Hell Tour through eight hells of Beppu

Umi Jigoku

Jigoku Meguri (Beppu Hell Tour) is a famous sightseeing tour including seven nearby hot springs. Beppu hells (Jigoku) are unique hot springs that reach over 100 degrees Celsius and are the most renowned attraction in Beppu. In the olden days, people assumed those places were cursed because of the gas and water bubbling up and hence called them hells.

Chinoike and Tatsumaki Jigoku are in the Shibaseki district, while Shiraike, Oniyama, Kamado, Umi, and Oniishi Bozu Jigoku are in the Kannawa district. Technically, there are eight Hells, but Yama Jigoku is not included in the Jigoku Meguri ticket (Hells pass). Each of the hot springs offers a unique experience and incredible views.

Umi Jigoku

Umi Jigoku, Sea Hellis the largest and one of the most picturesque hells. It features a bright, milk-like cobalt blue water pond, from which the name – Sea hell is derived. The color is natural and results from naturally high levels of iron sulfate. Its temperature reaches 98°C, so don’t think about taking a dip there.

Thermal water also provides a perfect environment for exotic plants spread all around spacious gardens. There are also smaller ponds on the premises, including a small red-orange hot spring called Akaike Jigoku and a lotus pond.

Once you are done walking around the gardens, you might want to relax your foot in a foot bath, try eggs boiled in hot spring water or a pudding and sweet buns steamed in hot spring steam. Boiled eggs are one of Umi Jigoku’sJigoku’s specialties as they are boiled in the waters of Umi Jigoku.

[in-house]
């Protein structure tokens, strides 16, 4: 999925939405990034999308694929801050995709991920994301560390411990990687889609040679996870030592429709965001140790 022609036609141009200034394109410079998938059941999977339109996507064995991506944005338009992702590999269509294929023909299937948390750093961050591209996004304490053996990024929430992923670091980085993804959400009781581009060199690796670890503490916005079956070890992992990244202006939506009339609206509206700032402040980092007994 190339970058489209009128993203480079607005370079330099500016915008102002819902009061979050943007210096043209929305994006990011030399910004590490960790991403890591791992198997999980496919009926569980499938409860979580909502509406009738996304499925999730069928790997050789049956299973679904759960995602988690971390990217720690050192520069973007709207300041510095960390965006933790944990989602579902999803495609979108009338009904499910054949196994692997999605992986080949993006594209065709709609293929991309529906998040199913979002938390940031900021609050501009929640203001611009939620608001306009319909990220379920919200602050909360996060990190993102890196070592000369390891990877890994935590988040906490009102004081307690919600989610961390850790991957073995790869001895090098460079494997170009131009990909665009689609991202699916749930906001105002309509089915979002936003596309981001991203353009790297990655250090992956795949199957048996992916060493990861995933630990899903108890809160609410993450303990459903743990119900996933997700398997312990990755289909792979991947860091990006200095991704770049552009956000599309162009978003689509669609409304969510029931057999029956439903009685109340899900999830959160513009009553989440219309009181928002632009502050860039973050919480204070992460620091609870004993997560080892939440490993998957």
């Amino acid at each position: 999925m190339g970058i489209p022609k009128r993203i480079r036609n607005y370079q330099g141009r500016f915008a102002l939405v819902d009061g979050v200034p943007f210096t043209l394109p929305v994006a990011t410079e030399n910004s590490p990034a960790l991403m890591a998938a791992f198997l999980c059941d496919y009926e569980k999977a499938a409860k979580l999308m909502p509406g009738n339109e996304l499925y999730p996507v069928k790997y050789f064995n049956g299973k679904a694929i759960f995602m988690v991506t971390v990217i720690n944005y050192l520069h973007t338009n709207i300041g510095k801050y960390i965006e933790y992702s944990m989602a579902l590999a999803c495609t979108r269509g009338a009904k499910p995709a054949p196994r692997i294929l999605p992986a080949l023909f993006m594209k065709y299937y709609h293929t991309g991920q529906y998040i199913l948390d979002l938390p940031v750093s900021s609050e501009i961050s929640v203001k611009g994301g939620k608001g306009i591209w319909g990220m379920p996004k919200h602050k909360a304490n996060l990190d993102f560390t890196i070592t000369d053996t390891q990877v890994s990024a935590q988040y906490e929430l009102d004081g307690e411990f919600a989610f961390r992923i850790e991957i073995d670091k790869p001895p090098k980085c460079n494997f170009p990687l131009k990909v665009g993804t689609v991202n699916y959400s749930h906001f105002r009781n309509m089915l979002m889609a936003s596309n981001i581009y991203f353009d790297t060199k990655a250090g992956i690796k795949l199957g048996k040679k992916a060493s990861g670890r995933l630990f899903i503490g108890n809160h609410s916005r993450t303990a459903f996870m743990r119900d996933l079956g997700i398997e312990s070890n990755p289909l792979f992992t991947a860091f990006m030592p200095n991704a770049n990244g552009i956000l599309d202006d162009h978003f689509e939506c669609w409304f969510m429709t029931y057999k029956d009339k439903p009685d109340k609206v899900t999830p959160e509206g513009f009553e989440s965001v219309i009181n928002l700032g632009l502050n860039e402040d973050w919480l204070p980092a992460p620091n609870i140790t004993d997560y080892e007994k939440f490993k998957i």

Oniishibouzu Jigoku

Oniishibouzu Jigoku, translated as Oniishi Bald Monk Hell, is known for its muddy bubbles created at the pond’s surface looking like a bald monk’s head. 

It used to be one big pond, but the owner created paths on top of it and separated the pond into several smaller ones for a better viewing experience.

Nearby, there is a lovely onsen called Oniishi no Yu. After the whole day of running around, it was a perfect place to stop and relax, enjoying a hot bath with my boyfriend. 

Yama Jigoku

Yama Jigoku or Mountain Hell. Located between Kamado and Umi Jigoku, it is the only hell that is not included in Hell’s Pass. They had a small zoo on the premises, where you could feed some animals like goats and capybara.

This was one Hells we were not big fans of. When we arrived, the workers went to the capybaras’ enclosure to get them out to interact with us, and that didn’t sit well with us. We are all for protecting animals, and it felt like animals in this zoo are used to generate money rather than to preserve anything.

Kamado Jigoku

Kamado Jigoku or Cooking Pot Hell is one of the most interesting hells, showcasing six distinct types of hot springs, each with different characteristics. The name came from a tool called Kamado, which was used for cooking rice used in an offering during the grand festival of the shrine god in Kamado Hachimangu Shrine.

You can find there two muddy bubbling hells that are similar to Oniishi Bozu Jigoku. In one of them, the staff showed us some tricks when they blew a lighted cigarette towards the vent, producing a large cloud of steam from it. The sapphire blue hell looks similar to Umi Jigoku, but it owes its blue color to the silica it contains. On the other hand, the red hell nearby owes its color to iron contained in the soil.

There is a possibility of taking a bath in a private onsen, Kamado no Yu. Ask for the details at the east ticket office entrance, where they will give you the key. The onsen is free of charge when you have an entrance ticket, but many people miss it because there are no English signs. 

When you are done walking around, sit and relax your tired legs in a hot foot bath. It was precisely what my legs needed after so many steps.